June 7, 2022 • 4 min read
Understanding the 4 steps of knowledge management and how you can implement it in your business. This article will help guide you on each process to improve productivity and reduce turnover.
Knowledge is allowing oneself to gain awareness or familiarity of a fact or situation gained from experience. There are three types of knowledge. Explicit, implicit, and tacit knowledge. These 3 types of knowledge categorize our minds' tactical understanding. Let’s briefly dive into what each means:
Now that you have some familiarity with the 3 types of knowledge, let's look at the processes to form your Knowledge Management system.
The processes of knowledge management can be categorized into 4 categories. Following these steps can help improve efficiencies for using collective knowledge within your organization.
This has to do with the creation of the collection of knowledge. These assets include the knowledge from product inventions, obtaining knowledge from competitors, or business-related knowledge that is obtained from best practices.
Documenting this is crucial. Many times, new insights are shared between colleagues through links or downloads that can get lost in a messaging feed. It’s important your colleagues organize these new industry insights within your knowledge management system. Better to be available for everyone over a select few.
All knowledge your organization acquires should be stored in a knowledge repository. This can be a computer database where results of seeking information are searchable.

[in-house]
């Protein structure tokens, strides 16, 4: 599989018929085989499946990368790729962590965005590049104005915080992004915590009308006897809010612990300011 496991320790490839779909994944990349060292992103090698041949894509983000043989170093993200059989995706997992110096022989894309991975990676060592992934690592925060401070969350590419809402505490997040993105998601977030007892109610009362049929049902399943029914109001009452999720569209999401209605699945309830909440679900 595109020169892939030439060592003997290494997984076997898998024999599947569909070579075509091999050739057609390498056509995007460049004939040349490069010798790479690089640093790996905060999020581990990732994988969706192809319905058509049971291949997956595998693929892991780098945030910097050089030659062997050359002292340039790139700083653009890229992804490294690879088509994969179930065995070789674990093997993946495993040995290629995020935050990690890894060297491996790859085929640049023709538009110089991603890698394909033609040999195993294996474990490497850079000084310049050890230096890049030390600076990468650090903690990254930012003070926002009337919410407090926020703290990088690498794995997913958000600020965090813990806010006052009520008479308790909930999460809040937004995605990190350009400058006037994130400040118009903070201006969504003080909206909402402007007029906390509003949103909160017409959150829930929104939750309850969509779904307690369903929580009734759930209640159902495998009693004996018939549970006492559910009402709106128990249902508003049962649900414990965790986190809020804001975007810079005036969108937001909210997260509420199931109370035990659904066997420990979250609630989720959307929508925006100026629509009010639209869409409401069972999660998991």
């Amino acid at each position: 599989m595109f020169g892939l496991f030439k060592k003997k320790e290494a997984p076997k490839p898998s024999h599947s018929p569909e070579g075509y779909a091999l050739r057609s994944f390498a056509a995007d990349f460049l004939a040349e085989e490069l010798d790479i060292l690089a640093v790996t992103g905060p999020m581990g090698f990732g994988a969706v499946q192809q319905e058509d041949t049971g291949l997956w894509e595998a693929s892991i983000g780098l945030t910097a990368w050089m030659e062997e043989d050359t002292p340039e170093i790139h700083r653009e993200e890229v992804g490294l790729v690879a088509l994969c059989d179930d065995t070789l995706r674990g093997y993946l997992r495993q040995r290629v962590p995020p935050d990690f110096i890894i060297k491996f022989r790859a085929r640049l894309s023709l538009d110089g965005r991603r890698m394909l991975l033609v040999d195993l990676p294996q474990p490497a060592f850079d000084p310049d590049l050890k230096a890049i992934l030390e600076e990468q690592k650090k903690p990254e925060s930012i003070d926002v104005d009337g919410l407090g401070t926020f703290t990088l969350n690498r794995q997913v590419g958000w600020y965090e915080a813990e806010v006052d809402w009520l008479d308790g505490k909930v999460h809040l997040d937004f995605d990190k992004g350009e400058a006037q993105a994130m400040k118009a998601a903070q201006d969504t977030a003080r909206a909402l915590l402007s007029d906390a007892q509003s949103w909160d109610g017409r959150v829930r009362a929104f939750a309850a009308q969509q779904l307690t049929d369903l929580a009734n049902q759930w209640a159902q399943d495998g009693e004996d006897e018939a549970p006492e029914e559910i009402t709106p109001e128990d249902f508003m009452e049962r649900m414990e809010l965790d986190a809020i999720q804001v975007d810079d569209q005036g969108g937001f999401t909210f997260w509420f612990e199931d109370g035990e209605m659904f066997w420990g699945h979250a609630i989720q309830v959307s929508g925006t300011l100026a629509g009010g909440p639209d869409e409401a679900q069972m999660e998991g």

One of the major issues is that most organizations don’t have a properly organized repository. This prevents employees from quickly gathering knowledge when they need it. Disorganized storage can result in lost time from productivity. Searching takes time and time costs money.
Knowledge sharing is having a proper way to allow employees to access the information they need to do their job. Your storage is the company’s collective knowledge, therefore employees must have access to use the information.
Think of this as your company’s memory of both implicit and explicit knowledge. Whether it’s a recorded speech from the CEO or a research paper, this information should be accessed flawlessly when needed. Your organization depends on the success of how you share this organizational memory with colleagues.
Using knowledge involves applying the processes of direction and routine. This allows for the performance of tasks and critical decisions. A person who holds the knowledge gives direction. They advise employees on what actions to take in the form of instructions. Routine then sets in by utilizing the knowledge set within the procedures, processes, or product to accomplish what was set out from the direction.
In order to facilitate value creation, Knowledge usage must be applied by these two processes, all while using a knowledge management system.
Organizing both explicit and implicit knowledge does take work, especially if you plan to build your own knowledge management system from scratch.
You're the expert when it comes to your business. The first process must be accomplished in order to even formulate a product you want to sell. The hard part is actually organizing this information for others to use and share with each other. Many large companies today still don’t have well-organized solutions. But that is changing.
Logictry has a customizable solution for knowledge storage, sharing, and usage. This is created through the invention of logic maps. Logic maps areis a decision trees made using a markup syntax where logical conclusions can be predicted by previous statements. This solution drastically speeds up employees' searchability of finding knowledge to support answers fast.
Logictry’s knowledge management system supports a suite of tools. Both customer and employee-facing. These tools are the following: